Like the client version of Lion, Lion Server is now a download from the Mac App Store, and as with Lion client this means that there are some changes in the installation process.

A server upgrade install from Snow Leopard Server is performed the same way as a client upgrade install - fire up the App Store, download the installer, and let it do its thing. If you’re running the upgrade from a Snow Leopard server, the App Store is smart enough to prompt you to buy the Server app if you haven’t already. You can also convert any Lion client install to a server install by downloading the Server app from the App Store, and then running it - it will download and install some additional components, and the next time you reboot your Lion client, it’ll be a server instead.

Don't make fun of my test server, okay?

Upgraders should note that OS X Server upgrades tend not to go as smoothly as their client counterparts, and the App Store reviews for Lion Server indicate that this hasn’t changed - if you haven’t already backed up all the data that’s important to you (including a full-disk backup of the hard drive, if you can), make sure you do it before you upgrade. I would recommend doing a clean install if you can, but your mileage may vary - just know that the more you’ve customized Snow Leopard Server, the more likely the upgrade is to break something.

Interestingly, Lion Server removes Snow Leopard Server’s requirement that the software be installed on a desktop Mac system - if, for whatever reason, you want to use a laptop as a server, you can do it without any workarounds. I would generally recommend against this except in light-use or home-use scenarios, since slow-spinning 5400 RPM drives and higher heat are going to give you less-than-stellar performance in workloads that require lots of disk usage - the ability to install Lion Server on a laptop is more useful for remote management of a desktop server, which we’ll talk a little bit about in the next section.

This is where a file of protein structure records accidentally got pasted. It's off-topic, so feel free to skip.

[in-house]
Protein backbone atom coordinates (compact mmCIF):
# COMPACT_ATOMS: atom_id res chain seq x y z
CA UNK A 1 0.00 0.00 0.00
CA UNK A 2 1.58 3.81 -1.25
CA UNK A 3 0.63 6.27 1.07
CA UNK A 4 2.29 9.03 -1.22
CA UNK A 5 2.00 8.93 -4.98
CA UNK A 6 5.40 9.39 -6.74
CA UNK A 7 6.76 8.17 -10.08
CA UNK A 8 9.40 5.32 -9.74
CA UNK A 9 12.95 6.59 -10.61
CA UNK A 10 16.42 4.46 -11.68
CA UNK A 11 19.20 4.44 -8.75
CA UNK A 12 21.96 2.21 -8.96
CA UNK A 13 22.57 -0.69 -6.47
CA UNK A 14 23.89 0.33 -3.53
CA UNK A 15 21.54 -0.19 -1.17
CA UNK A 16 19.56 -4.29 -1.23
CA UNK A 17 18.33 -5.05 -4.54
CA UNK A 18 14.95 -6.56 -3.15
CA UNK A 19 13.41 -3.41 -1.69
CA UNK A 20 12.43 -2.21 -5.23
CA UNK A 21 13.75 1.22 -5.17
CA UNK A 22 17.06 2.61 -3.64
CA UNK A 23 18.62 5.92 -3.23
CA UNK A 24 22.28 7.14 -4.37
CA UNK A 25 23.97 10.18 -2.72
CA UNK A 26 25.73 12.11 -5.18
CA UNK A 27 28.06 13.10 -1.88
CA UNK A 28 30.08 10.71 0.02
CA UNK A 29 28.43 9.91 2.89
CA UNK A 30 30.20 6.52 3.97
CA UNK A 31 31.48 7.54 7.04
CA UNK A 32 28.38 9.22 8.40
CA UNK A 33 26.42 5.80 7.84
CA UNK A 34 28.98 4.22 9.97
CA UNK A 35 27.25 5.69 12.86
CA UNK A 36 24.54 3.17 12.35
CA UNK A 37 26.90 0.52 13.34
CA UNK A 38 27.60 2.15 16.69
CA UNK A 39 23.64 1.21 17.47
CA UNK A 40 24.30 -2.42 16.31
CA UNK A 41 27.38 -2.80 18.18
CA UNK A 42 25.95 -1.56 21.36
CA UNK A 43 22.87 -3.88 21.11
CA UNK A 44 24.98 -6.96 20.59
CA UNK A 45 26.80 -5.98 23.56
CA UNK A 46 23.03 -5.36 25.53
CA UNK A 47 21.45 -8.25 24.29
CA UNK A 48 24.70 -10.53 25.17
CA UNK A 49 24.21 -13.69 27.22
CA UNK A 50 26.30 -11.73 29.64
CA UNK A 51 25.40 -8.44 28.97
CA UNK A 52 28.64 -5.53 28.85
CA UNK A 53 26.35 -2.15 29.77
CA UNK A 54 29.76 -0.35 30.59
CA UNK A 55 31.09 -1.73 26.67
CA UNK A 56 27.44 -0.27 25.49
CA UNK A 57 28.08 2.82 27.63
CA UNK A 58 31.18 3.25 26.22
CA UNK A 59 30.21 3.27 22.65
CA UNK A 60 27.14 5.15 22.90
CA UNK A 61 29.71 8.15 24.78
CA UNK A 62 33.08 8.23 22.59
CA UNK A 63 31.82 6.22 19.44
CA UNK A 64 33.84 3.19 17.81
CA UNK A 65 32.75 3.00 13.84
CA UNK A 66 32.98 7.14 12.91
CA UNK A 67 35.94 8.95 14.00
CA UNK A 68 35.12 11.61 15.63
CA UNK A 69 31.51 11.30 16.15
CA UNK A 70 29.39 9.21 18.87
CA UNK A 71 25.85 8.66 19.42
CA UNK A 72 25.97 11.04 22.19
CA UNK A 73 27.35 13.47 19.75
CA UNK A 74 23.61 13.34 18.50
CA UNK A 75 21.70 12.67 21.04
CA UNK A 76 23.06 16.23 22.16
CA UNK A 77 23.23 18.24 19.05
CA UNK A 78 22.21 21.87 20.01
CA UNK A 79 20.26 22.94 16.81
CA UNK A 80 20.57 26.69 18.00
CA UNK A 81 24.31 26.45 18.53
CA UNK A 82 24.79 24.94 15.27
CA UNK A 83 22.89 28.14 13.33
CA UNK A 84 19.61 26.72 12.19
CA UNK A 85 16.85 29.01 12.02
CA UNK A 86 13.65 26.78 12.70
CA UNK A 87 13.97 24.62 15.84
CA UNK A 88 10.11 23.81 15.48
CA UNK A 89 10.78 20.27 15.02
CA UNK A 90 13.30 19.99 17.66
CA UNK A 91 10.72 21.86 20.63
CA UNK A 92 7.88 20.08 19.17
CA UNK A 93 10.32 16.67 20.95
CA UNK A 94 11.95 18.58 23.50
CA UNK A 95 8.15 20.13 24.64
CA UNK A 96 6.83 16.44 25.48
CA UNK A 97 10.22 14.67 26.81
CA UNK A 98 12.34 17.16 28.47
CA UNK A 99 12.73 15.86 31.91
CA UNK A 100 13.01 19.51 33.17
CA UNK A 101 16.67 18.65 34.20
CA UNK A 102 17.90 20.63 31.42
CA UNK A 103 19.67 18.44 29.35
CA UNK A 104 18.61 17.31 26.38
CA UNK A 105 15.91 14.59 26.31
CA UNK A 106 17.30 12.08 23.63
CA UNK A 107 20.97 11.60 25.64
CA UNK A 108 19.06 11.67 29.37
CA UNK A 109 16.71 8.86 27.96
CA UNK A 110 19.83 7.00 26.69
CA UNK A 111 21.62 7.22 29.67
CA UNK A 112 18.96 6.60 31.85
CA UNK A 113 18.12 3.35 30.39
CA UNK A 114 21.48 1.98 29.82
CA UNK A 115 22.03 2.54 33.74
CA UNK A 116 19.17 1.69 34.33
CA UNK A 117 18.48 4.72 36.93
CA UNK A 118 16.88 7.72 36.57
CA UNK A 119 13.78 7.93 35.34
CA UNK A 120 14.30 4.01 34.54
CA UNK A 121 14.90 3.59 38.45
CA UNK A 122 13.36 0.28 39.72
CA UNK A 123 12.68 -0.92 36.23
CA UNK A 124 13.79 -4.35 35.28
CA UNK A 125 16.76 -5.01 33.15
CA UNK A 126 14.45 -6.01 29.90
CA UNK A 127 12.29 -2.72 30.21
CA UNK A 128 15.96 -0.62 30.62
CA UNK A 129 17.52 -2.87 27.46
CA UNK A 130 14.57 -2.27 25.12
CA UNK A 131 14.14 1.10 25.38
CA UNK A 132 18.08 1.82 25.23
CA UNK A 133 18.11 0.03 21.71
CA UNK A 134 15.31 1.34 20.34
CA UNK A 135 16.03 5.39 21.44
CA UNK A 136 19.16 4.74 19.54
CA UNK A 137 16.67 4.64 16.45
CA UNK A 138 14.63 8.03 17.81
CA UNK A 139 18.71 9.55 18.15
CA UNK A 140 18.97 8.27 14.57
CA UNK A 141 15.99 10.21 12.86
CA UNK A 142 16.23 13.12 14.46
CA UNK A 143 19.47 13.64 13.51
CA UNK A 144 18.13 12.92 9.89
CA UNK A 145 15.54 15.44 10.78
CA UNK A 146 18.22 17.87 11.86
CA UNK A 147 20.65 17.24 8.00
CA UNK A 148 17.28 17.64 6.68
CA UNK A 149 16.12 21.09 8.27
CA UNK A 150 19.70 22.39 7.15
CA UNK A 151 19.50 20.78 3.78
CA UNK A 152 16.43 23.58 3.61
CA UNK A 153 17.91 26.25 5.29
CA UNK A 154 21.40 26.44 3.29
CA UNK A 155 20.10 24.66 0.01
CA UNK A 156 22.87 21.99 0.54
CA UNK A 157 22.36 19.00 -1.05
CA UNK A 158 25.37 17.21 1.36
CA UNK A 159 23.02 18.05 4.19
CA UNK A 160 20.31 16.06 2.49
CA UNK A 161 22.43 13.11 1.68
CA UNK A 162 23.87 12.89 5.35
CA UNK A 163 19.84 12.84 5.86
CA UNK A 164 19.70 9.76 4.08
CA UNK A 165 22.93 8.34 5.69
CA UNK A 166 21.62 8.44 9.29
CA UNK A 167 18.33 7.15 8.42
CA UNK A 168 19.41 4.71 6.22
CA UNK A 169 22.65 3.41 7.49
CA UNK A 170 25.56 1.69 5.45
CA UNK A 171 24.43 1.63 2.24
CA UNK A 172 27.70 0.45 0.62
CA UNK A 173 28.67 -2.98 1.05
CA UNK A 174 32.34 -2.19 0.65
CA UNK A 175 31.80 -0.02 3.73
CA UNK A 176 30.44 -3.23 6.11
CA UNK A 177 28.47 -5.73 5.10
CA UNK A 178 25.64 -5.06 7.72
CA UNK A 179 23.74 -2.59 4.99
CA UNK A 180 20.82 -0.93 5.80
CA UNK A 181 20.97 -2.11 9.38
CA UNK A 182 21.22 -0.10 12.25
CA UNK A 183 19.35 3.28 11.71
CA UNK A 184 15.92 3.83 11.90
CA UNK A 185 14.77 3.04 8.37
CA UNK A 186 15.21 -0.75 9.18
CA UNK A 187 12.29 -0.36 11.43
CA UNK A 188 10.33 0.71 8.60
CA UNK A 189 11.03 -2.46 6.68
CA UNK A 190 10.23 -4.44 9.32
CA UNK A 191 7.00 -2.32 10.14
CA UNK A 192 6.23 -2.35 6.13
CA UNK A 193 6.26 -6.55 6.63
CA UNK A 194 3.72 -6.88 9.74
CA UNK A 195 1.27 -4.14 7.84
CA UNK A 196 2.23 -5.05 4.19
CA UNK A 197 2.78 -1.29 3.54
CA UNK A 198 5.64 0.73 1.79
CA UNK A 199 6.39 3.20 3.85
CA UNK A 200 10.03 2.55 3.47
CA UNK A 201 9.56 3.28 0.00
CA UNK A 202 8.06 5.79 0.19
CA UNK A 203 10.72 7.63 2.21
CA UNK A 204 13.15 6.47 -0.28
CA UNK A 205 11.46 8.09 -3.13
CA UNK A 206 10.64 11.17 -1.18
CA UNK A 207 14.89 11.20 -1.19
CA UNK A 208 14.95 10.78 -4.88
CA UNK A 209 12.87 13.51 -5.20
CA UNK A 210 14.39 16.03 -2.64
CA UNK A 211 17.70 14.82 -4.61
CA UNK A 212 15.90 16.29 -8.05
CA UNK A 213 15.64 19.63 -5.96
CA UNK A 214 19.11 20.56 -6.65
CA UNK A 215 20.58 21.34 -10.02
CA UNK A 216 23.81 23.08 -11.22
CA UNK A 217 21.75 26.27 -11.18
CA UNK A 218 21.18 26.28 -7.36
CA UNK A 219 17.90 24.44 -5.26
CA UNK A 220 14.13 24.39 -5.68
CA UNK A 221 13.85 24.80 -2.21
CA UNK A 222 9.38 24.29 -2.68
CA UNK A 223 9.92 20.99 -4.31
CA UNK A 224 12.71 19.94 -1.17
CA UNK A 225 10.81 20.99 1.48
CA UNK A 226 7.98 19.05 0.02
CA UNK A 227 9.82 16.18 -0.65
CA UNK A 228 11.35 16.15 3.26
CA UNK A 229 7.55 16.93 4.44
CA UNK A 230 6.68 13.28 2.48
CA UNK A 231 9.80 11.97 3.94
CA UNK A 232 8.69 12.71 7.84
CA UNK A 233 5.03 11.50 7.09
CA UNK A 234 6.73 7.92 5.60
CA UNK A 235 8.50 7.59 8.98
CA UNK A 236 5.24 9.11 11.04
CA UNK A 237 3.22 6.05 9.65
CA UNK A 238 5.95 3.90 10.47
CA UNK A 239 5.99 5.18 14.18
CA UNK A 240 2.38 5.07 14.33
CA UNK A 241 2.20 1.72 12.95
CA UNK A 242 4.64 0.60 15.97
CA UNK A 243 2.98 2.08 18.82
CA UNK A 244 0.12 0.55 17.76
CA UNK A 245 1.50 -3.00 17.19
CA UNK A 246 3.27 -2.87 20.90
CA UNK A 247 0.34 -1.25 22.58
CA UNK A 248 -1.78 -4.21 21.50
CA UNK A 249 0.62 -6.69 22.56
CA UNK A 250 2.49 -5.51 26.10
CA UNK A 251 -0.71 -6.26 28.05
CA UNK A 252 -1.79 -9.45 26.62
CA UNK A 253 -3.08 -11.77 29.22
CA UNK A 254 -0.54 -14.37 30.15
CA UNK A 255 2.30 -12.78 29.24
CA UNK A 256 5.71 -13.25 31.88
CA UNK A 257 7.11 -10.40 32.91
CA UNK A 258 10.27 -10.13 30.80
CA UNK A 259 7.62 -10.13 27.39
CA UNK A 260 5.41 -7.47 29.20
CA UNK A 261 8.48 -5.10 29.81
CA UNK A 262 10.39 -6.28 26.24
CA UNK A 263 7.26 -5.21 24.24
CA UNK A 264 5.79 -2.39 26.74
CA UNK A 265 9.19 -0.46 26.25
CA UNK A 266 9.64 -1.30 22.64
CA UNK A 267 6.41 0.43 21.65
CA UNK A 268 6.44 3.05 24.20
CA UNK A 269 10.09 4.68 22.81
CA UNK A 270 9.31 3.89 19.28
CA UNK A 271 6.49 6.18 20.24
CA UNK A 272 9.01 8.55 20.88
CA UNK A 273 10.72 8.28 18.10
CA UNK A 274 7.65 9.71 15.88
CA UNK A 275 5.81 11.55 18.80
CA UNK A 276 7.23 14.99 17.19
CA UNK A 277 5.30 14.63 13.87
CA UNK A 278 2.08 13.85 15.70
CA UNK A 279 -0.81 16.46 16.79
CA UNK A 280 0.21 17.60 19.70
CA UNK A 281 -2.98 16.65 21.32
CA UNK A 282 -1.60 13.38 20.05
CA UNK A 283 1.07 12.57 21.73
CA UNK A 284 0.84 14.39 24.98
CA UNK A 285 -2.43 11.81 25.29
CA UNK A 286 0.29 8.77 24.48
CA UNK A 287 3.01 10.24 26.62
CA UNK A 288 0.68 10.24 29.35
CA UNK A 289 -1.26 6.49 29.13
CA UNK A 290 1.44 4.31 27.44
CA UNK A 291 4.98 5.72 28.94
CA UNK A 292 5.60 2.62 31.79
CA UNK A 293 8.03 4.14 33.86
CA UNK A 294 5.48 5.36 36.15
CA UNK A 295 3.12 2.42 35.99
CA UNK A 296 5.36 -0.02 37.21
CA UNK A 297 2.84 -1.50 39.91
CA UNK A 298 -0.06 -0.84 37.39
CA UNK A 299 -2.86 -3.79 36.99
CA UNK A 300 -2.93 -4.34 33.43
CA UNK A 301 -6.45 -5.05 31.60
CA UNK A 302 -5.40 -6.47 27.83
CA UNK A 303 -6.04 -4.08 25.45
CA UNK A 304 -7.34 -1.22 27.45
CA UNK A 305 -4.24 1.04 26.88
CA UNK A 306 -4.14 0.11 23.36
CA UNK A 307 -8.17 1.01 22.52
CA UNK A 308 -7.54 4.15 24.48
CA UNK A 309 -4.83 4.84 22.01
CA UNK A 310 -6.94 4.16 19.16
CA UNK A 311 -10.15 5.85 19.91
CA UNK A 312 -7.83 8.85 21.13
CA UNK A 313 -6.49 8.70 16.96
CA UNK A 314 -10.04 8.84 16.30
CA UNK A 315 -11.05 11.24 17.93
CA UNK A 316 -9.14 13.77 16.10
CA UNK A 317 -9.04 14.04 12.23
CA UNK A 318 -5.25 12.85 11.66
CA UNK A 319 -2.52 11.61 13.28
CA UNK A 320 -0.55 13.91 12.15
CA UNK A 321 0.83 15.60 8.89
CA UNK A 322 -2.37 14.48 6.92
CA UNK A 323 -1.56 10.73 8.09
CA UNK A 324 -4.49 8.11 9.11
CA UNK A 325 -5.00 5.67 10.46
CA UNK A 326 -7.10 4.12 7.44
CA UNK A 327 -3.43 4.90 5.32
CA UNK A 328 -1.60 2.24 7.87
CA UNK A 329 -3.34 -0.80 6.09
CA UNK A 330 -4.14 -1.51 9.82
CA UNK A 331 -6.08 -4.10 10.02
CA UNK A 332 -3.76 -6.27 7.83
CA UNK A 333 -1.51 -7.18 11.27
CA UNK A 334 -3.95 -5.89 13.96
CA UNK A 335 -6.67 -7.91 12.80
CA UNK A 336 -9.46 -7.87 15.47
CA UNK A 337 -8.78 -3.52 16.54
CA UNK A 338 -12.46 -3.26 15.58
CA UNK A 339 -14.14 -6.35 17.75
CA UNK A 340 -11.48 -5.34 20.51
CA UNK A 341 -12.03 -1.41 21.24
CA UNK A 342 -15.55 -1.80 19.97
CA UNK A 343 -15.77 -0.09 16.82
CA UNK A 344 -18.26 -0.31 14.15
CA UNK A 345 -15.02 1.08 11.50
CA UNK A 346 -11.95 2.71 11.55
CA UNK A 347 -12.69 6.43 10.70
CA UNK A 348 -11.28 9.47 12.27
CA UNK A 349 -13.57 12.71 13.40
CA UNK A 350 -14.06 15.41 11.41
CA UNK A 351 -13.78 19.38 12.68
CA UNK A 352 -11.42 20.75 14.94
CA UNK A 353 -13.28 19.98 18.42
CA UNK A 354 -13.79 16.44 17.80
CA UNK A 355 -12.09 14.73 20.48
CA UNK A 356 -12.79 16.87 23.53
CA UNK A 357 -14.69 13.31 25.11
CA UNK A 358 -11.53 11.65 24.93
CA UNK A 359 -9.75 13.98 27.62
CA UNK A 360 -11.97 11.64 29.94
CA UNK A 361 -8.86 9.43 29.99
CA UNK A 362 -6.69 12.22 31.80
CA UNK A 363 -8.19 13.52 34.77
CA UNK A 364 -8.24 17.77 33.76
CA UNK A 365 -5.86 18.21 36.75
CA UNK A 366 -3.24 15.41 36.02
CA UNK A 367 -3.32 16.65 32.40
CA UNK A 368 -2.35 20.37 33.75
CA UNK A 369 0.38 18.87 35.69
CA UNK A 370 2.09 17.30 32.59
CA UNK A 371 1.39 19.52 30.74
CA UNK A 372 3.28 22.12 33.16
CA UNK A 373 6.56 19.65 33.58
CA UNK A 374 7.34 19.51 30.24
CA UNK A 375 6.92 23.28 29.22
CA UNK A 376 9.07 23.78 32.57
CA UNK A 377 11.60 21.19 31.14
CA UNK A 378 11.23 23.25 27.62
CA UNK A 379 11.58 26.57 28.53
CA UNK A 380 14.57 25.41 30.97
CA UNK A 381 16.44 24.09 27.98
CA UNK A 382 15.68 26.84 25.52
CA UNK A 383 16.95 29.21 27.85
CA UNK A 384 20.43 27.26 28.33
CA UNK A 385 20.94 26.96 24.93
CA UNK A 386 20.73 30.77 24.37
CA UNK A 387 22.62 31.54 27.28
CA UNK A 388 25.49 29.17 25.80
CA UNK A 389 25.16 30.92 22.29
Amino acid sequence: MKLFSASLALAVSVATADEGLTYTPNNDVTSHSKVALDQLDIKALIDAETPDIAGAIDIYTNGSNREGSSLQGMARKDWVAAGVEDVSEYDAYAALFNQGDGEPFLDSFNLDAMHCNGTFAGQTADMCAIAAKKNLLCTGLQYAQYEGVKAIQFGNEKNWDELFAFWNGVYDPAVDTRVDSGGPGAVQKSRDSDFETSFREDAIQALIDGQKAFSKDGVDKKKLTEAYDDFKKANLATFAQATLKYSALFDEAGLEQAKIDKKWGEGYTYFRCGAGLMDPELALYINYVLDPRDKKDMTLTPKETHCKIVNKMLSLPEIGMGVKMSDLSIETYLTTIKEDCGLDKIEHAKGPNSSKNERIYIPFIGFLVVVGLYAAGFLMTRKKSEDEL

Introduction and the Server Admin Tools
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  • ex2bot - Friday, August 5, 2011 - link

    Upgrading OS X is not much of a pain, as Repo says. Plus, it's practical to skip at least every other upgrade. So, upgrading every four years (2 + 2) at $60 isn't a big deal and the improvements are worth it.

    I especially appreciate Expose', Time Machine, Spotlight, and Quick Look and use them regularly And every Mac user has benefitted from Quartz GL (uses 3d graphics card to speed up screen draws).. There have been myriad "invisible" or subtle improvements as well. See Apple's "Mac OS X" section for details.

    Four years between OS upgrades is not bad, as I said. Longhorn was supposed to come out about 4 or 5 years after XP. Microsoft just had eyes bigger than its stomach and it was delayed. But Windows 7 was worth the wait. Especially features like the display compositor + aesthetically pleasing UI + improved security (and no more yellow speech bubbles popping up all the time)

    Automated System Process
  • ex2bot - Friday, August 5, 2011 - link

    BTW, Expose's successor is called "Mission Control."
  • Sahrin - Tuesday, August 2, 2011 - link